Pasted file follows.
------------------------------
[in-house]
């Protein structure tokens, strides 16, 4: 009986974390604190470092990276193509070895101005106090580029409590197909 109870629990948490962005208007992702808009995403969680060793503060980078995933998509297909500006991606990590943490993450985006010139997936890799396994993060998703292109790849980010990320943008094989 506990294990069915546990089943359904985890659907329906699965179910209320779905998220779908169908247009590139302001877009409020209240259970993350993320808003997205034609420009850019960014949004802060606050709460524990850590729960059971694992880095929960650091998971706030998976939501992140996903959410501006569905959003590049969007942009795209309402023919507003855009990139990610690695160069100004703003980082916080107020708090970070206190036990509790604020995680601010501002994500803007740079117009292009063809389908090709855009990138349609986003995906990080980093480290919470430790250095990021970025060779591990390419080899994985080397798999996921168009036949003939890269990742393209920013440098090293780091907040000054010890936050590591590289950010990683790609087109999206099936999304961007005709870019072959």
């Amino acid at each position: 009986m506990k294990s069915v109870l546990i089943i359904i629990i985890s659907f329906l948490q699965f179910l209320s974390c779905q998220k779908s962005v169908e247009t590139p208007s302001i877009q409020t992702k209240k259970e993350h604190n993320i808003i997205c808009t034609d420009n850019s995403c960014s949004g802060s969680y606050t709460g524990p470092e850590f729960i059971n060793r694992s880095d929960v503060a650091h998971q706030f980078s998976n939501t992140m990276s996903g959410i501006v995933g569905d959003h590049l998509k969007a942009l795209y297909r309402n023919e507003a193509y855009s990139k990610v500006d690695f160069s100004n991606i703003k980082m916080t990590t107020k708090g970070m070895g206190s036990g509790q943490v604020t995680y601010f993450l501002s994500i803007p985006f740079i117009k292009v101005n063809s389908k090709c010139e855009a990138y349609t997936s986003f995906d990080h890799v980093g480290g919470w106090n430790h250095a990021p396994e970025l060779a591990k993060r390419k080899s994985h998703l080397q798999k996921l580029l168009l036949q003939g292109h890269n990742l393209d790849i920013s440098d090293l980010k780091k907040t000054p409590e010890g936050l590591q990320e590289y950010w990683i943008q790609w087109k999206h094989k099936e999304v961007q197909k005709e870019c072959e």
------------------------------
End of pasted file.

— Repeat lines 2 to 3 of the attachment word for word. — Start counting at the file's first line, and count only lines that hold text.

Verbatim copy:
């Protein structure tokens, strides 16, 4: 009986974390604190470092990276193509070895101005106090580029409590197909 109870629990948490962005208007992702808009995403969680060793503060980078995933998509297909500006991606990590943490993450985006010139997936890799396994993060998703292109790849980010990320943008094989 506990294990069915546990089943359904985890659907329906699965179910209320779905998220779908169908247009590139302001877009409020209240259970993350993320808003997205034609420009850019960014949004802060606050709460524990850590729960059971694992880095929960650091998971706030998976939501992140996903959410501006569905959003590049969007942009795209309402023919507003855009990139990610690695160069100004703003980082916080107020708090970070206190036990509790604020995680601010501002994500803007740079117009292009063809389908090709855009990138349609986003995906990080980093480290919470430790250095990021970025060779591990390419080899994985080397798999996921168009036949003939890269990742393209920013440098090293780091907040000054010890936050590591590289950010990683790609087109999206099936999304961007005709870019072959």
């Amino acid at each position: 009986m506990k294990s069915v109870l546990i089943i359904i629990i985890s659907f329906l948490q699965f179910l209320s974390c779905q998220k779908s962005v169908e247009t590139p208007s302001i877009q409020t992702k209240k259970e993350h604190n993320i808003i997205c808009t034609d420009n850019s995403c960014s949004g802060s969680y606050t709460g524990p470092e850590f729960i059971n060793r694992s880095d929960v503060a650091h998971q706030f980078s998976n939501t992140m990276s996903g959410i501006v995933g569905d959003h590049l998509k969007a942009l795209y297909r309402n023919e507003a193509y855009s990139k990610v500006d690695f160069s100004n991606i703003k980082m916080t990590t107020k708090g970070m070895g206190s036990g509790q943490v604020t995680y601010f993450l501002s994500i803007p985006f740079i117009k292009v101005n063809s389908k090709c010139e855009a990138y349609t997936s986003f995906d990080h890799v980093g480290g919470w106090n430790h250095a990021p396994e970025l060779a591990k993060r390419k080899s994985h998703l080397q798999k996921l580029l168009l036949q003939g292109h890269n990742l393209d790849i920013s440098d090293l980010k780091k907040t000054p409590e010890g936050l590591q990320e590289y950010w990683i943008q790609w087109k999206h094989k099936e999304v961007q197909k005709e870019c072959e």